In the past, L.A. was usually No. 1 for traffic congestion. But the recession has kept some Los Angelenos off the road. Nevertheless, the area still has some of the worst traffic jams in America – and not just at rush hour, says the Automobile Club of Southern California.
“We have a lot of middle-of-the-day and evening traffic, when people are going shopping or going to restaurants,” says Stephen Finnegan, manager of government affairs for the AAA affiliate. “In southern California, it’s not unusual to see traffic backed up in every direction on every highway.”
The area’s drivers, he says, face two challenges: geographic bottlenecks and political bottlenecks.
The geographic bottleneck takes place where Highway 101 and Interstate 405 converge in the San Fernando Valley. “There are few travel options and only one freeway,” Mr. Finnegan explains. “They are adding a car-pool lane in an effort to improve things.”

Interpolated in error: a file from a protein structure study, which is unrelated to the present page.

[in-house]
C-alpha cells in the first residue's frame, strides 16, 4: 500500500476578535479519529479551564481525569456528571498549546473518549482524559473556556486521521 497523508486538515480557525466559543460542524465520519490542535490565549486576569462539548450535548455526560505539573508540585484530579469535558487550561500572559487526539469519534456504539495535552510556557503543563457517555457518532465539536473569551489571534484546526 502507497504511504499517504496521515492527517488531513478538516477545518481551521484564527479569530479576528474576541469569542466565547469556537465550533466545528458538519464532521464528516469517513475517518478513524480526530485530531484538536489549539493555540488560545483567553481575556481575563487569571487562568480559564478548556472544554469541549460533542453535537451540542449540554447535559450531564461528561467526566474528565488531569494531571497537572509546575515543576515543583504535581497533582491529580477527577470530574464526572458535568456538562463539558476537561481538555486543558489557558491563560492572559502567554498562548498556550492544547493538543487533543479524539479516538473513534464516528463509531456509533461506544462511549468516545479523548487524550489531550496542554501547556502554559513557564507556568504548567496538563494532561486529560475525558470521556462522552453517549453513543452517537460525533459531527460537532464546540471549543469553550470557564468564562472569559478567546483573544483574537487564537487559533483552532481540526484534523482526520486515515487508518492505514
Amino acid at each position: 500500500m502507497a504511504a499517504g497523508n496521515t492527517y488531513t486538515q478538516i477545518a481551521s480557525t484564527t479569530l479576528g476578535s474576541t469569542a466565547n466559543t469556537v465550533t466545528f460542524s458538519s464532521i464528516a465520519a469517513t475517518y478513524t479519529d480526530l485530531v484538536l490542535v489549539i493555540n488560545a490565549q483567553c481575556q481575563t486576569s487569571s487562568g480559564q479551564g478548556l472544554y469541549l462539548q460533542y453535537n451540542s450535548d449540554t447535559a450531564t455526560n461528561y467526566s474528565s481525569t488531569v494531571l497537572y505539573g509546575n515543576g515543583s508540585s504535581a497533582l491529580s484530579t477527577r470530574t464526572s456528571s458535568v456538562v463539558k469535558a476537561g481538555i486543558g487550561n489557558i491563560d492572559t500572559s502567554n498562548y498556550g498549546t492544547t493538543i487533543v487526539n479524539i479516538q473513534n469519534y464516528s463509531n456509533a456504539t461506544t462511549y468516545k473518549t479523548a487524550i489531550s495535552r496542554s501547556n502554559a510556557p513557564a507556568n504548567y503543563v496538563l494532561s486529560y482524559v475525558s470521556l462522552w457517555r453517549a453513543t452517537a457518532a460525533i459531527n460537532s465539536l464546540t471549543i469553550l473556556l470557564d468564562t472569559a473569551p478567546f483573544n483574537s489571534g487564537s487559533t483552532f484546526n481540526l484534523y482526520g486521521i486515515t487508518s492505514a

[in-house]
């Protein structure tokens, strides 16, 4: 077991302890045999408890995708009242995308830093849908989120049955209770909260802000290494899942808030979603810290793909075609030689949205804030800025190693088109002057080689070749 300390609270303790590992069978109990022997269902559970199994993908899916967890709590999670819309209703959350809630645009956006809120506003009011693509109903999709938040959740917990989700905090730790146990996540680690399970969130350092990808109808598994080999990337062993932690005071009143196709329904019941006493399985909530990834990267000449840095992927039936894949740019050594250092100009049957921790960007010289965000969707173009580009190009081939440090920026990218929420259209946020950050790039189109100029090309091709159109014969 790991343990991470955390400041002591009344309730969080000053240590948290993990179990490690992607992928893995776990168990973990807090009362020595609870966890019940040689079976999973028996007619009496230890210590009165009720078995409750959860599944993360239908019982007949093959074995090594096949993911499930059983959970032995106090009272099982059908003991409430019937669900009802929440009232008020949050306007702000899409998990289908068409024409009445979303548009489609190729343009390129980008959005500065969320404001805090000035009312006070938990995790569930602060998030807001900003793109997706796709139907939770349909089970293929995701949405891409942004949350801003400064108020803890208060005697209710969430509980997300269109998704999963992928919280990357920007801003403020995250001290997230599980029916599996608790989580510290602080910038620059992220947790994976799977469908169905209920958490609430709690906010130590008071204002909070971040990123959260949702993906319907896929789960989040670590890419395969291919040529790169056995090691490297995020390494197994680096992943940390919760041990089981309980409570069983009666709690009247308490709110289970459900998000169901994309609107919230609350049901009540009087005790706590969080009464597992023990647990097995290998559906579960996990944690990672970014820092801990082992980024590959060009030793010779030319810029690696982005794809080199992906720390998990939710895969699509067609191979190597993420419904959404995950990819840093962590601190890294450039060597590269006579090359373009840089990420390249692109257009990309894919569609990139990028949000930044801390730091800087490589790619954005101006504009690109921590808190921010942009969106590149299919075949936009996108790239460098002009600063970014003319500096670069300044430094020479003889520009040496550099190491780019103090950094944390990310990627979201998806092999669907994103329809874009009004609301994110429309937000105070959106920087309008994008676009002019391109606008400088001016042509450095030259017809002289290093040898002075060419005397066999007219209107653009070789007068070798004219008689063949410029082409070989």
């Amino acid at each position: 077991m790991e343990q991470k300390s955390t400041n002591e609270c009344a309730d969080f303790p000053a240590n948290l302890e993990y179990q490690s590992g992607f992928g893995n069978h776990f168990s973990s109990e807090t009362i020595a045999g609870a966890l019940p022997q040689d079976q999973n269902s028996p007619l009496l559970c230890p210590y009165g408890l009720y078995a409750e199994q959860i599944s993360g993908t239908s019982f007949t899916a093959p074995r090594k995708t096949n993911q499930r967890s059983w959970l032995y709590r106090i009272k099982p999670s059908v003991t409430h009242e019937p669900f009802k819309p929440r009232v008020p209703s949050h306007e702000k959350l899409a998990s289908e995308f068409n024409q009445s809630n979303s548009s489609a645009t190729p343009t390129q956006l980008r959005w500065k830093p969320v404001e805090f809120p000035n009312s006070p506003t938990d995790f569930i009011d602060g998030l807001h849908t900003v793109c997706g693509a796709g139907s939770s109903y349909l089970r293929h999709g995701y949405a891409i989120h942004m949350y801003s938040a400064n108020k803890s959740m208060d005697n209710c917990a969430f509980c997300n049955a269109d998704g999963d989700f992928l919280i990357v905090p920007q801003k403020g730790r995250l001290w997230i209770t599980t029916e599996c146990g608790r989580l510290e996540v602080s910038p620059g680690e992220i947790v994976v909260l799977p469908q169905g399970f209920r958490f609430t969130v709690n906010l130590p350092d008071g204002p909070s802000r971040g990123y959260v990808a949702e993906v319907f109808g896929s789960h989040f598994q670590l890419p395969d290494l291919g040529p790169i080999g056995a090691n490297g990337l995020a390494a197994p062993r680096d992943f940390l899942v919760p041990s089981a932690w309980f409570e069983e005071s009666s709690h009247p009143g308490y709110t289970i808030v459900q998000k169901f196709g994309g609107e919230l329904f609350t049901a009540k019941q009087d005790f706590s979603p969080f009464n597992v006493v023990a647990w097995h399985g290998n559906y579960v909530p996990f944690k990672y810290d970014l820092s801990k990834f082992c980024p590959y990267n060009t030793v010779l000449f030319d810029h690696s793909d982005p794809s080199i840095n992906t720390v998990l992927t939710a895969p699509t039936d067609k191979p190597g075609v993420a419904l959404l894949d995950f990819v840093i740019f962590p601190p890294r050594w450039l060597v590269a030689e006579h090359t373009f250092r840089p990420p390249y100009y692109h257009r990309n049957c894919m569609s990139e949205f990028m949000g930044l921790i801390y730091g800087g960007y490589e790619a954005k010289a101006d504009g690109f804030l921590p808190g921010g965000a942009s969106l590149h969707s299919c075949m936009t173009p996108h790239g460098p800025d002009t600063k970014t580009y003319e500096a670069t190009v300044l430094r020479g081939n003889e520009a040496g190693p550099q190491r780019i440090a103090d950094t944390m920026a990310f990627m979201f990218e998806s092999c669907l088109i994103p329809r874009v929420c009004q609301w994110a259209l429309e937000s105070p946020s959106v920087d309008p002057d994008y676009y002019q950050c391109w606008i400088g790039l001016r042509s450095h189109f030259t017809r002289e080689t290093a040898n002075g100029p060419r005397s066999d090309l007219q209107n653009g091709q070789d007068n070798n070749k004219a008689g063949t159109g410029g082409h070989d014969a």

The political bottleneck is exemplified by I-5, which goes from the Mexico border north through L.A. before ending in Oregon. In Orange County, the road is a 12-lane expressway, but it narrows to six lanes as it gets to Los Angeles.
“There is a lack of coordination between the two counties,” says Finnegan. “L.A. County is looking to expand, but that is still a ways off.”
He says one good thing that has happened in southern California is a sales tax to fund transportation improvements. “But we’re really playing catch-up,” he says. “We have a lot to do given our years of inadequate investment.”